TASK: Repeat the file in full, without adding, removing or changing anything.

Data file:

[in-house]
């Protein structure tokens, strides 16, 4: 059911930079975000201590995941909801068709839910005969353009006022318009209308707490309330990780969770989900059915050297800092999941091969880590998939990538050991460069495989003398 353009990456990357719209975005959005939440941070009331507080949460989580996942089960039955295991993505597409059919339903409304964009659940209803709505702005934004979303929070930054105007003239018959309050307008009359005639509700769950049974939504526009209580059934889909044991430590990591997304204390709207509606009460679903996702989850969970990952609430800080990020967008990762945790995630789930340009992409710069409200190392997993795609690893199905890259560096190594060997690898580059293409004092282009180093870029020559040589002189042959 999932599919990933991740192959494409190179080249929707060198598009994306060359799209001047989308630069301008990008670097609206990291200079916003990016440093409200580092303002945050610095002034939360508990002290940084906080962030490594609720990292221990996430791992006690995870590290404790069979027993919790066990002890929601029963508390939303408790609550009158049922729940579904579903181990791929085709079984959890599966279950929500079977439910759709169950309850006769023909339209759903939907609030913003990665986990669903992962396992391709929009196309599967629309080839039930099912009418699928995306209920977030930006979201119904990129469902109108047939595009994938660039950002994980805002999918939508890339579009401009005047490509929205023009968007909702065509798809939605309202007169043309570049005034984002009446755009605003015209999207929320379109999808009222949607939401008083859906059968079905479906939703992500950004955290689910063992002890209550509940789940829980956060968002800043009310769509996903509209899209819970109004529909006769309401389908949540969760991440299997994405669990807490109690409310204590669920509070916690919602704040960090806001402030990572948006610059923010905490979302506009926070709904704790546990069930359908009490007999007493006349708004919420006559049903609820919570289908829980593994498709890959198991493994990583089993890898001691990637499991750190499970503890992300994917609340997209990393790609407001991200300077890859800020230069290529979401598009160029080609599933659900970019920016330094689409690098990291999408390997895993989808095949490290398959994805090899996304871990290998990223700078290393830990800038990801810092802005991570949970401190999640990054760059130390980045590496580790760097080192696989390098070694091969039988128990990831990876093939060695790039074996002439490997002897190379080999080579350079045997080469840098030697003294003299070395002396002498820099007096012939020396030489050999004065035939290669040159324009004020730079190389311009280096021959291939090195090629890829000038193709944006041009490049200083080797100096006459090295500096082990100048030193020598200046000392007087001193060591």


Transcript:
[in-house]
């Protein structure tokens, strides 16, 4: 059911930079975000201590995941909801068709839910005969353009006022318009209308707490309330990780969770989900059915050297800092999941091969880590998939990538050991460069495989003398 353009990456990357719209975005959005939440941070009331507080949460989580996942089960039955295991993505597409059919339903409304964009659940209803709505702005934004979303929070930054105007003239018959309050307008009359005639509700769950049974939504526009209580059934889909044991430590990591997304204390709207509606009460679903996702989850969970990952609430800080990020967008990762945790995630789930340009992409710069409200190392997993795609690893199905890259560096190594060997690898580059293409004092282009180093870029020559040589002189042959 999932599919990933991740192959494409190179080249929707060198598009994306060359799209001047989308630069301008990008670097609206990291200079916003990016440093409200580092303002945050610095002034939360508990002290940084906080962030490594609720990292221990996430791992006690995870590290404790069979027993919790066990002890929601029963508390939303408790609550009158049922729940579904579903181990791929085709079984959890599966279950929500079977439910759709169950309850006769023909339209759903939907609030913003990665986990669903992962396992391709929009196309599967629309080839039930099912009418699928995306209920977030930006979201119904990129469902109108047939595009994938660039950002994980805002999918939508890339579009401009005047490509929205023009968007909702065509798809939605309202007169043309570049005034984002009446755009605003015209999207929320379109999808009222949607939401008083859906059968079905479906939703992500950004955290689910063992002890209550509940789940829980956060968002800043009310769509996903509209899209819970109004529909006769309401389908949540969760991440299997994405669990807490109690409310204590669920509070916690919602704040960090806001402030990572948006610059923010905490979302506009926070709904704790546990069930359908009490007999007493006349708004919420006559049903609820919570289908829980593994498709890959198991493994990583089993890898001691990637499991750190499970503890992300994917609340997209990393790609407001991200300077890859800020230069290529979401598009160029080609599933659900970019920016330094689409690098990291999408390997895993989808095949490290398959994805090899996304871990290998990223700078290393830990800038990801810092802005991570949970401190999640990054760059130390980045590496580790760097080192696989390098070694091969039988128990990831990876093939060695790039074996002439490997002897190379080999080579350079045997080469840098030697003294003299070395002396002498820099007096012939020396030489050999004065035939290669040159324009004020730079190389311009280096021959291939090195090629890829000038193709944006041009490049200083080797100096006459090295500096082990100048030193020598200046000392007087001193060591």